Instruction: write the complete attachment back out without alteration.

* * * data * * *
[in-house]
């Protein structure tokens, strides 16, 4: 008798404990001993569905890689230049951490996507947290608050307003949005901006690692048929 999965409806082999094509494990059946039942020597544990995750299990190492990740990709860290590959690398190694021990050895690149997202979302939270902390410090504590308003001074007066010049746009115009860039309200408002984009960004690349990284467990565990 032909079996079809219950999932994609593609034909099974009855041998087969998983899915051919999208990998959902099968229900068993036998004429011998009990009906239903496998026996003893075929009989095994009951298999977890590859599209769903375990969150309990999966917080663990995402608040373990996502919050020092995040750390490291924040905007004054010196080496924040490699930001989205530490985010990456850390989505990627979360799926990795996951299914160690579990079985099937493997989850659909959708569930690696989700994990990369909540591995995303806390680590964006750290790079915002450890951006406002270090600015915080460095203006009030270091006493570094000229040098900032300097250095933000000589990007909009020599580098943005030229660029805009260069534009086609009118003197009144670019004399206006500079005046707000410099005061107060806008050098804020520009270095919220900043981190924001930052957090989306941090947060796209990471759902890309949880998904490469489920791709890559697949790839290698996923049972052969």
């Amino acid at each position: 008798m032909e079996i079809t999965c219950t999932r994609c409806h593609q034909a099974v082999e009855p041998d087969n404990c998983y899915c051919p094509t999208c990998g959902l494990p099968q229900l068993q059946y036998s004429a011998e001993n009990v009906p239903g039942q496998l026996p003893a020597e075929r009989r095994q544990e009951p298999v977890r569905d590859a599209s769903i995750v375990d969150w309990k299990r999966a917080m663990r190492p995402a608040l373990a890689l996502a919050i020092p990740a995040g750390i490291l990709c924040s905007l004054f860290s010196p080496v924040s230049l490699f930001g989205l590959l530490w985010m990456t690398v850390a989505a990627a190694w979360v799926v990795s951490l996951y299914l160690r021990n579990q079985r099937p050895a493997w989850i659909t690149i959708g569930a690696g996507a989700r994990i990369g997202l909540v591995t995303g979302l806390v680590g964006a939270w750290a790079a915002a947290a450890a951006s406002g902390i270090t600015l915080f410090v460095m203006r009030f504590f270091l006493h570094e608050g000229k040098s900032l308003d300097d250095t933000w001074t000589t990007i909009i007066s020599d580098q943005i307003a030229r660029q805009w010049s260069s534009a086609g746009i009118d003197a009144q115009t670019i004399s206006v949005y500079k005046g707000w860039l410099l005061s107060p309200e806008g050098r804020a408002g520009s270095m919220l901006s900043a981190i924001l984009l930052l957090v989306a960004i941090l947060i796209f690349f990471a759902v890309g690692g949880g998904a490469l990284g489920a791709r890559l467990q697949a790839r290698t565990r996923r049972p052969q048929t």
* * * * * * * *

[in-house]
């Protein structure tokens, strides 16, 4: 008798404990001993569905890689230049951490996507947290608050307003949005901006690692048929 999965409806082999094509494990059946039942020597544990995750299990190492990740990709860290590959690398190694021990050895690149997202979302939270902390410090504590308003001074007066010049746009115009860039309200408002984009960004690349990284467990565990 032909079996079809219950999932994609593609034909099974009855041998087969998983899915051919999208990998959902099968229900068993036998004429011998009990009906239903496998026996003893075929009989095994009951298999977890590859599209769903375990969150309990999966917080663990995402608040373990996502919050020092995040750390490291924040905007004054010196080496924040490699930001989205530490985010990456850390989505990627979360799926990795996951299914160690579990079985099937493997989850659909959708569930690696989700994990990369909540591995995303806390680590964006750290790079915002450890951006406002270090600015915080460095203006009030270091006493570094000229040098900032300097250095933000000589990007909009020599580098943005030229660029805009260069534009086609009118003197009144670019004399206006500079005046707000410099005061107060806008050098804020520009270095919220900043981190924001930052957090989306941090947060796209990471759902890309949880998904490469489920791709890559697949790839290698996923049972052969």
């Amino acid at each position: 008798m032909e079996i079809t999965c219950t999932r994609c409806h593609q034909a099974v082999e009855p041998d087969n404990c998983y899915c051919p094509t999208c990998g959902l494990p099968q229900l068993q059946y036998s004429a011998e001993n009990v009906p239903g039942q496998l026996p003893a020597e075929r009989r095994q544990e009951p298999v977890r569905d590859a599209s769903i995750v375990d969150w309990k299990r999966a917080m663990r190492p995402a608040l373990a890689l996502a919050i020092p990740a995040g750390i490291l990709c924040s905007l004054f860290s010196p080496v924040s230049l490699f930001g989205l590959l530490w985010m990456t690398v850390a989505a990627a190694w979360v799926v990795s951490l996951y299914l160690r021990n579990q079985r099937p050895a493997w989850i659909t690149i959708g569930a690696g996507a989700r994990i990369g997202l909540v591995t995303g979302l806390v680590g964006a939270w750290a790079a915002a947290a450890a951006s406002g902390i270090t600015l915080f410090v460095m203006r009030f504590f270091l006493h570094e608050g000229k040098s900032l308003d300097d250095t933000w001074t000589t990007i909009i007066s020599d580098q943005i307003a030229r660029q805009w010049s260069s534009a086609g746009i009118d003197a009144q115009t670019i004399s206006v949005y500079k005046g707000w860039l410099l005061s107060p309200e806008g050098r804020a408002g520009s270095m919220l901006s900043a981190i924001l984009l930052l957090v989306a960004i941090l947060i796209f690349f990471a759902v890309g690692g949880g998904a490469l990284g489920a791709r890559l467990q697949a790839r290698t565990r996923r049972p052969q048929t």